The Role of Tooth Movement for Aligning Gingival M

The Role of Tooth Movement for Aligning Gingival Margins in Preparation of Cosmetic Restorations – G. Ross Segal, D.M.D

  • 04 Jun 2016
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There is nothing like a wedding to expose a lifelong “blind spot.” That is especially the case when it’s your only daughter who’s getting married. Lori had let her discolored tooth fade into the background of her life … until her daughter came home with the good news. It’d been a long time since she had felt confident smiling, and she was going to do something about the ugly front crown before the big day. See Fig. 1.

G. Ross Segal

Fig. 1: Close-up smile

She figured it would be an easy fix, maybe a couple of weeks at the most. It was a complete shock to Lori when her dentist informed her that she would need 12 to 18 months of braces before he could even begin working on the crown.

When patients present with misaligned gingival margins, orthodontics is a common treatment modality used to align the margins prior to cosmetic restorations. Fig. 2 displays ideal gingival level alignment in the maxillary anterior. Note how the margins of the upper central incisors are typically at the same height as the canines and the lateral incisors approximately 0.5 mm below that level.

orthodontics - Fig. 2: ideal gingival margin levels - G. Ross Se

Fig. 2: Ideal gingival margin levels

In the absence of periodontal disease, the position of gingival margins will correlate with the degree and direction of tooth movement. In Lori’s case, the goal was to intrude the maxillary central incisors with clear aligner treatment in order to raise the gingival margins. Note the virtual Invisalign set up in Figs. 3 and 4.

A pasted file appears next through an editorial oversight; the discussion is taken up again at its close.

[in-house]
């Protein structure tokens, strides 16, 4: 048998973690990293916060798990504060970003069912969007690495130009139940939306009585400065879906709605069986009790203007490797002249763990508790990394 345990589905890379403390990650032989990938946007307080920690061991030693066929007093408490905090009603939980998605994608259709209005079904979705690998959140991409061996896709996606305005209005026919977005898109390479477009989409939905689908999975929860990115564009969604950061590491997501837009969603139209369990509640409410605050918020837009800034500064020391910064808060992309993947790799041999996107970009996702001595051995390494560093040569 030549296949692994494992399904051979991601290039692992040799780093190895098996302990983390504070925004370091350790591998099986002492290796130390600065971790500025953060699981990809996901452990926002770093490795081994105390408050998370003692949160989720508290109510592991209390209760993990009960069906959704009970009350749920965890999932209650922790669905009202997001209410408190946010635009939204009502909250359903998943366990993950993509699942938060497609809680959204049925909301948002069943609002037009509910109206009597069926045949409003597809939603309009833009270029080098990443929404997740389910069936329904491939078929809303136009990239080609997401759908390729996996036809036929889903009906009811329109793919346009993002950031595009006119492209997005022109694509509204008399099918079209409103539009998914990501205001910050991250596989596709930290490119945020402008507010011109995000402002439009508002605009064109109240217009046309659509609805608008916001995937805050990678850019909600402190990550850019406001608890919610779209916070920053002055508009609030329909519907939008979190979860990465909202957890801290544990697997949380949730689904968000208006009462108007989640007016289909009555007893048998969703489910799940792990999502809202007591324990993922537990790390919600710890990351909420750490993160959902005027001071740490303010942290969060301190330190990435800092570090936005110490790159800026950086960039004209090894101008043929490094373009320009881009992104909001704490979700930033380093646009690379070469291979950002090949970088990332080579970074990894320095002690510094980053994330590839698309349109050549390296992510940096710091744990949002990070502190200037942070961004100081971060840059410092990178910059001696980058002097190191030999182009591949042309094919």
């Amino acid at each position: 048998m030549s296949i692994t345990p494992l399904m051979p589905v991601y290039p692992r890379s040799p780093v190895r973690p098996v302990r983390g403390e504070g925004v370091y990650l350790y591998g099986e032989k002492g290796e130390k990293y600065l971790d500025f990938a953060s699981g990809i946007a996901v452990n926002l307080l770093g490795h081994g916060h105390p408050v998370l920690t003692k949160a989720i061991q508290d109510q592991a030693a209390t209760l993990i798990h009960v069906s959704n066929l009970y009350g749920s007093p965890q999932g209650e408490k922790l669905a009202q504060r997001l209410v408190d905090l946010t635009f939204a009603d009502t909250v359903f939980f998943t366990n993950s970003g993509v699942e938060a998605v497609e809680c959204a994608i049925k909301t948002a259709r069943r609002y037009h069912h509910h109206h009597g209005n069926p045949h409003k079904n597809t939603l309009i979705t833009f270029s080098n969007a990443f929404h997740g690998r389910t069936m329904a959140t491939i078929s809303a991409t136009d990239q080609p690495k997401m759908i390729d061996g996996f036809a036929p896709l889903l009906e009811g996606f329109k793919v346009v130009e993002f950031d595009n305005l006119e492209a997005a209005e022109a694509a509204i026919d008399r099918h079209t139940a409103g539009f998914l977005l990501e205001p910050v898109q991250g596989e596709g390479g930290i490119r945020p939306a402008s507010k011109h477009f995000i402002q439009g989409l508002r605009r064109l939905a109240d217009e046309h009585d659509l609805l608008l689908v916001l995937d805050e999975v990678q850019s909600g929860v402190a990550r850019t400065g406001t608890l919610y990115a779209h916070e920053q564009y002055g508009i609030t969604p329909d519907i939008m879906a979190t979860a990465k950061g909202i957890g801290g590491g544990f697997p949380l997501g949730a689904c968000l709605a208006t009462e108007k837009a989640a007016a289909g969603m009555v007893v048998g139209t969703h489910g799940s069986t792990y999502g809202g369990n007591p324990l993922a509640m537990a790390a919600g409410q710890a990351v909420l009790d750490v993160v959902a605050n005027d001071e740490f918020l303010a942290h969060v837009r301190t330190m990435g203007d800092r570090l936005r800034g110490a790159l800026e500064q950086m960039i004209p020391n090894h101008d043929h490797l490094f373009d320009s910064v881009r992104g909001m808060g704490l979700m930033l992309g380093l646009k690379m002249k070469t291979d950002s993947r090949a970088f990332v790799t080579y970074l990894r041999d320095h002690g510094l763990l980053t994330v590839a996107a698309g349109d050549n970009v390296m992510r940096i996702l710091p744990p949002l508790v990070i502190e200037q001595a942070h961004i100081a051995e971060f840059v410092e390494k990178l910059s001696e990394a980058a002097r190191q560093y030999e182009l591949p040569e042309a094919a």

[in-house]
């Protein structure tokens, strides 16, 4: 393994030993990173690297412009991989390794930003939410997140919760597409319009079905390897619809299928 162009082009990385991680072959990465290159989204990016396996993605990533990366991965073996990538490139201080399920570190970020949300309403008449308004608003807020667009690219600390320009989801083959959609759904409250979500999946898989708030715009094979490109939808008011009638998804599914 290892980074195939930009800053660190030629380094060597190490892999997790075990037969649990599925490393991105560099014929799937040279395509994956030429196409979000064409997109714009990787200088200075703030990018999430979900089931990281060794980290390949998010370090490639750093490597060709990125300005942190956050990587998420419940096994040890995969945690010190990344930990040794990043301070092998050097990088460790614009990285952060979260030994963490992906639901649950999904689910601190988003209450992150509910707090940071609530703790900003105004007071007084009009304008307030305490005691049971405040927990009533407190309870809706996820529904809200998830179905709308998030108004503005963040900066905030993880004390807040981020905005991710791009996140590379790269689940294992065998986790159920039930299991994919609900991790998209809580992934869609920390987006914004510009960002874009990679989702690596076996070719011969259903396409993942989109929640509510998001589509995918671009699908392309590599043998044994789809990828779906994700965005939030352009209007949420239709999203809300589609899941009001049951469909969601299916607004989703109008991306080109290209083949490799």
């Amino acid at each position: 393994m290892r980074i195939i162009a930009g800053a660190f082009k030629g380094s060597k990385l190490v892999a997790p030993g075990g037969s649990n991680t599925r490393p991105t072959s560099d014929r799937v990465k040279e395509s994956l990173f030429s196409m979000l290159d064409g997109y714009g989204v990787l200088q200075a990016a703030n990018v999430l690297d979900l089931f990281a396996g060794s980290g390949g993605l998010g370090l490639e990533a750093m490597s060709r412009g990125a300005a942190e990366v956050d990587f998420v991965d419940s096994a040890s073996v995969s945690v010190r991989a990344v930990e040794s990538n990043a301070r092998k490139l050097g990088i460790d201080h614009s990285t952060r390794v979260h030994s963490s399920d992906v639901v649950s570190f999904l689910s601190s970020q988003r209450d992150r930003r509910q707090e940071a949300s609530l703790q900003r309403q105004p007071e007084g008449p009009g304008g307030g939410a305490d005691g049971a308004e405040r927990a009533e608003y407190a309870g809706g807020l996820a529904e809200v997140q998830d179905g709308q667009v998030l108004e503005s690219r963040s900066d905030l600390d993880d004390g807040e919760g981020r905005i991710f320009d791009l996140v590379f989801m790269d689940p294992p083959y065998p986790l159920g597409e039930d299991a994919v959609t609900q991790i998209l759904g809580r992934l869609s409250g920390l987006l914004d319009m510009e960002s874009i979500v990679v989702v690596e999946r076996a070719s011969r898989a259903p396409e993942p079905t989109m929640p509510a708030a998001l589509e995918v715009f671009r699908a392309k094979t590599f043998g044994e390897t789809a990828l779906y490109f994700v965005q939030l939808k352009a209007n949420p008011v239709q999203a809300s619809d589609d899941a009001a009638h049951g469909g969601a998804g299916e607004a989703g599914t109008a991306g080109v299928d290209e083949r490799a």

orthodontics - Fig. 3: initial Invisalign Clincheck image - G. R

Fig. 3: Initial Invisalign Clincheck image


Fig. 4: Final Invisalign Clincheck image

Another consideration to keep in mind when aligning gingival margins in anticipation of placing cosmetic restorations is the common presence of irregular incisal edges at the completion of orthodontic treatment. See Fig. 4 above. The patient should be made aware that this is a temporary situation preceding the placement of final restorations.

Although interdisciplinary dentistry often involves extra procedures and an increased treatment time, we can achieve an improved esthetic result that would not be possible with restorative treatment alone. Orthodontic treatment facilitated placement of proportionate veneers with improved gingival margin alignment.

In the end, Lori’s dentist was able to provide her with an esthetic outcome that she never felt was possible. See before-and-after photos in Figs. 5, 6, 7, and 8. For the first time in decades, she loved her smile and she proudly displayed her newfound confidence as she walked her daughter down the aisle.

                        orthodontics - Fig. 5: initial intraoral center - G. Ross Segal,                                                                  13DecBFSSegal06

           Fig. 5: Initial intraoral center                                            Fig. 6: Final intraoral center

                        13DecBFSSegal07                                                                   orthodontics - Fig. 8: final frontal smile - G. Ross Segal, DMD,

                Fig. 7: Initial frontal smile                                                Fig. 8: Final frontal smile



G. Ross Segal, DMD, MS, received his dental degree from The University of Pennsylvania and then went on to obtain his specialty in orthodontics certificate and Master’s in Science from Temple University. Dr. Segal is available on a limited basis for speaking engagements. For more information, email dr.segal@boardroomadvisorygroup.com.

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